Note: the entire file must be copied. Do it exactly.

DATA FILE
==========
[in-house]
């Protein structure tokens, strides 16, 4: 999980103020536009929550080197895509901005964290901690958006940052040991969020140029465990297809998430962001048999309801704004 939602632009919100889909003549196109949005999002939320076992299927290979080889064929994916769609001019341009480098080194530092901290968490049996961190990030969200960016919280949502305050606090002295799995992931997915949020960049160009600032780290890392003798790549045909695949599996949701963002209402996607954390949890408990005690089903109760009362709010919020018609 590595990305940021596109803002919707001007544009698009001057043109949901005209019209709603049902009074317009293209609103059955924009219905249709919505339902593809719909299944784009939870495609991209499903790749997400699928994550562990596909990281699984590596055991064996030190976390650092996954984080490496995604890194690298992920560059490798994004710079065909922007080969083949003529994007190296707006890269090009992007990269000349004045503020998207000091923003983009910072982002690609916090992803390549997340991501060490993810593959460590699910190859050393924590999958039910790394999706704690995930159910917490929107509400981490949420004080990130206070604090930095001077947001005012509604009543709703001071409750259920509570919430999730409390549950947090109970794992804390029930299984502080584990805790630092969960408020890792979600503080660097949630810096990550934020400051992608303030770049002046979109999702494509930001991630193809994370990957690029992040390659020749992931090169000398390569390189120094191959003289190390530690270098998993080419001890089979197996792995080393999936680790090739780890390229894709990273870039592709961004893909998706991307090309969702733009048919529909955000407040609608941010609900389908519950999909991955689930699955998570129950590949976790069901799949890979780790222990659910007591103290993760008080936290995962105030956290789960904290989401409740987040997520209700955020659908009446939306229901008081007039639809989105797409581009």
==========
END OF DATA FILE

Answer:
[in-house]
């Protein structure tokens, strides 16, 4: 999980103020536009929550080197895509901005964290901690958006940052040991969020140029465990297809998430962001048999309801704004 939602632009919100889909003549196109949005999002939320076992299927290979080889064929994916769609001019341009480098080194530092901290968490049996961190990030969200960016919280949502305050606090002295799995992931997915949020960049160009600032780290890392003798790549045909695949599996949701963002209402996607954390949890408990005690089903109760009362709010919020018609 590595990305940021596109803002919707001007544009698009001057043109949901005209019209709603049902009074317009293209609103059955924009219905249709919505339902593809719909299944784009939870495609991209499903790749997400699928994550562990596909990281699984590596055991064996030190976390650092996954984080490496995604890194690298992920560059490798994004710079065909922007080969083949003529994007190296707006890269090009992007990269000349004045503020998207000091923003983009910072982002690609916090992803390549997340991501060490993810593959460590699910190859050393924590999958039910790394999706704690995930159910917490929107509400981490949420004080990130206070604090930095001077947001005012509604009543709703001071409750259920509570919430999730409390549950947090109970794992804390029930299984502080584990805790630092969960408020890792979600503080660097949630810096990550934020400051992608303030770049002046979109999702494509930001991630193809994370990957690029992040390659020749992931090169000398390569390189120094191959003289190390530690270098998993080419001890089979197996792995080393999936680790090739780890390229894709990273870039592709961004893909998706991307090309969702733009048919529909955000407040609608941010609900389908519950999909991955689930699955998570129950590949976790069901799949890979780790222990659910007591103290993760008080936290995962105030956290789960904290989401409740987040997520209700955020659908009446939306229901008081007039639809989105797409581009």